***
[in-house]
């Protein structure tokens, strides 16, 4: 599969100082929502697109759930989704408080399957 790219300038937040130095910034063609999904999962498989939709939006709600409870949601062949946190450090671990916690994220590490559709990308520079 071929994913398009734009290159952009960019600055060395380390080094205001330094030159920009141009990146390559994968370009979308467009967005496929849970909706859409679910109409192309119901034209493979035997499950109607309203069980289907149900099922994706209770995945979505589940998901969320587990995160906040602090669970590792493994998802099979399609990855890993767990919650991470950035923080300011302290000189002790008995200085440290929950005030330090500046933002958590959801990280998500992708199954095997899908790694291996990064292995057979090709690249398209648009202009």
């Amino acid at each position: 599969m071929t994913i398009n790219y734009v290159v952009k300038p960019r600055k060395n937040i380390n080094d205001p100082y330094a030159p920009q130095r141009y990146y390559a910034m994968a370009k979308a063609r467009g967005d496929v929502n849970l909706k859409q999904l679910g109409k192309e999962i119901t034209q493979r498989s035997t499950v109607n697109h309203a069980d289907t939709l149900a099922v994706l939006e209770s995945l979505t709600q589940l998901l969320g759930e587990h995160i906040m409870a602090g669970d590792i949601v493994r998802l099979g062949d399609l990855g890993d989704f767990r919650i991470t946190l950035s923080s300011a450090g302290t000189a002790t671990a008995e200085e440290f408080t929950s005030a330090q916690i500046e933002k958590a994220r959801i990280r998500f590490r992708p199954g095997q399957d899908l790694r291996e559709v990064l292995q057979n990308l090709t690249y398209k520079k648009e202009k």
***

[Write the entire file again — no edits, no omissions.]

[in-house]
């Protein structure tokens, strides 16, 4: 599969100082929502697109759930989704408080399957 790219300038937040130095910034063609999904999962498989939709939006709600409870949601062949946190450090671990916690994220590490559709990308520079 071929994913398009734009290159952009960019600055060395380390080094205001330094030159920009141009990146390559994968370009979308467009967005496929849970909706859409679910109409192309119901034209493979035997499950109607309203069980289907149900099922994706209770995945979505589940998901969320587990995160906040602090669970590792493994998802099979399609990855890993767990919650991470950035923080300011302290000189002790008995200085440290929950005030330090500046933002958590959801990280998500992708199954095997899908790694291996990064292995057979090709690249398209648009202009």
């Amino acid at each position: 599969m071929t994913i398009n790219y734009v290159v952009k300038p960019r600055k060395n937040i380390n080094d205001p100082y330094a030159p920009q130095r141009y990146y390559a910034m994968a370009k979308a063609r467009g967005d496929v929502n849970l909706k859409q999904l679910g109409k192309e999962i119901t034209q493979r498989s035997t499950v109607n697109h309203a069980d289907t939709l149900a099922v994706l939006e209770s995945l979505t709600q589940l998901l969320g759930e587990h995160i906040m409870a602090g669970d590792i949601v493994r998802l099979g062949d399609l990855g890993d989704f767990r919650i991470t946190l950035s923080s300011a450090g302290t000189a002790t671990a008995e200085e440290f408080t929950s005030a330090q916690i500046e933002k958590a994220r959801i990280r998500f590490r992708p199954g095997q399957d899908l790694r291996e559709v990064l292995q057979n990308l090709t690249y398209k520079k648009e202009k």